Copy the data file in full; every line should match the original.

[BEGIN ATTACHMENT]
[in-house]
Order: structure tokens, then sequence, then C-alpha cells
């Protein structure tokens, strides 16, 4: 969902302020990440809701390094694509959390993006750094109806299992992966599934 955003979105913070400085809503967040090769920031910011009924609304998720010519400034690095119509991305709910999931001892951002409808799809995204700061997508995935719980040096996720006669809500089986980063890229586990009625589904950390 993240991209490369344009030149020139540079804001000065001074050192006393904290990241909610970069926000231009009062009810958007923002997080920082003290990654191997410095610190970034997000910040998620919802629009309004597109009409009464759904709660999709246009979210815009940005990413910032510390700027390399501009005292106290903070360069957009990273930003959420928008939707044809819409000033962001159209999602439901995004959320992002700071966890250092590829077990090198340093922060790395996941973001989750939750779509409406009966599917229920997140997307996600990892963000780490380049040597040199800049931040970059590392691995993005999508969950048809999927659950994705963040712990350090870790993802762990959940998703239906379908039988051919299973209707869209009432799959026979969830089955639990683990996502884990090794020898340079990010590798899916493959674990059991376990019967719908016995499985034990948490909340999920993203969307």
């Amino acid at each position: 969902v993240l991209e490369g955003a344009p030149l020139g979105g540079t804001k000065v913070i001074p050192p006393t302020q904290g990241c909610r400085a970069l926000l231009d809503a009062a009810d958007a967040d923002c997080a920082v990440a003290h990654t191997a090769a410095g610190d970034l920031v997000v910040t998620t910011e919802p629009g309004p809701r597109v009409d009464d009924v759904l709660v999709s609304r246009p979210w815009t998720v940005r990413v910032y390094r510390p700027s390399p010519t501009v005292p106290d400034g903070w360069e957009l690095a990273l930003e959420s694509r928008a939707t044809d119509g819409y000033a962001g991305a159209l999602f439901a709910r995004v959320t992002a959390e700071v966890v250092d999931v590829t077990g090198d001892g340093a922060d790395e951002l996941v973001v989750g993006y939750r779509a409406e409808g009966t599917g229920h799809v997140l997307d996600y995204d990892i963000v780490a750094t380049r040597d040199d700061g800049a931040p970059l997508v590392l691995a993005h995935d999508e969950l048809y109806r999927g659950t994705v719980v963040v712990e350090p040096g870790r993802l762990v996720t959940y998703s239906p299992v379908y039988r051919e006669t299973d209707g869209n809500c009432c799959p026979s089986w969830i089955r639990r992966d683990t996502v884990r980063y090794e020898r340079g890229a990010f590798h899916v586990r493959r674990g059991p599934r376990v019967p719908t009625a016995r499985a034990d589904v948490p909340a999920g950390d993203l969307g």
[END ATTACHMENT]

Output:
[in-house]
Order: structure tokens, then sequence, then C-alpha cells
């Protein structure tokens, strides 16, 4: 969902302020990440809701390094694509959390993006750094109806299992992966599934 955003979105913070400085809503967040090769920031910011009924609304998720010519400034690095119509991305709910999931001892951002409808799809995204700061997508995935719980040096996720006669809500089986980063890229586990009625589904950390 993240991209490369344009030149020139540079804001000065001074050192006393904290990241909610970069926000231009009062009810958007923002997080920082003290990654191997410095610190970034997000910040998620919802629009309004597109009409009464759904709660999709246009979210815009940005990413910032510390700027390399501009005292106290903070360069957009990273930003959420928008939707044809819409000033962001159209999602439901995004959320992002700071966890250092590829077990090198340093922060790395996941973001989750939750779509409406009966599917229920997140997307996600990892963000780490380049040597040199800049931040970059590392691995993005999508969950048809999927659950994705963040712990350090870790993802762990959940998703239906379908039988051919299973209707869209009432799959026979969830089955639990683990996502884990090794020898340079990010590798899916493959674990059991376990019967719908016995499985034990948490909340999920993203969307």
């Amino acid at each position: 969902v993240l991209e490369g955003a344009p030149l020139g979105g540079t804001k000065v913070i001074p050192p006393t302020q904290g990241c909610r400085a970069l926000l231009d809503a009062a009810d958007a967040d923002c997080a920082v990440a003290h990654t191997a090769a410095g610190d970034l920031v997000v910040t998620t910011e919802p629009g309004p809701r597109v009409d009464d009924v759904l709660v999709s609304r246009p979210w815009t998720v940005r990413v910032y390094r510390p700027s390399p010519t501009v005292p106290d400034g903070w360069e957009l690095a990273l930003e959420s694509r928008a939707t044809d119509g819409y000033a962001g991305a159209l999602f439901a709910r995004v959320t992002a959390e700071v966890v250092d999931v590829t077990g090198d001892g340093a922060d790395e951002l996941v973001v989750g993006y939750r779509a409406e409808g009966t599917g229920h799809v997140l997307d996600y995204d990892i963000v780490a750094t380049r040597d040199d700061g800049a931040p970059l997508v590392l691995a993005h995935d999508e969950l048809y109806r999927g659950t994705v719980v963040v712990e350090p040096g870790r993802l762990v996720t959940y998703s239906p299992v379908y039988r051919e006669t299973d209707g869209n809500c009432c799959p026979s089986w969830i089955r639990r992966d683990t996502v884990r980063y090794e020898r340079g890229a990010f590798h899916v586990r493959r674990g059991p599934r376990v019967p719908t009625a016995r499985a034990d589904v948490p909340a999920g950390d993203l969307g």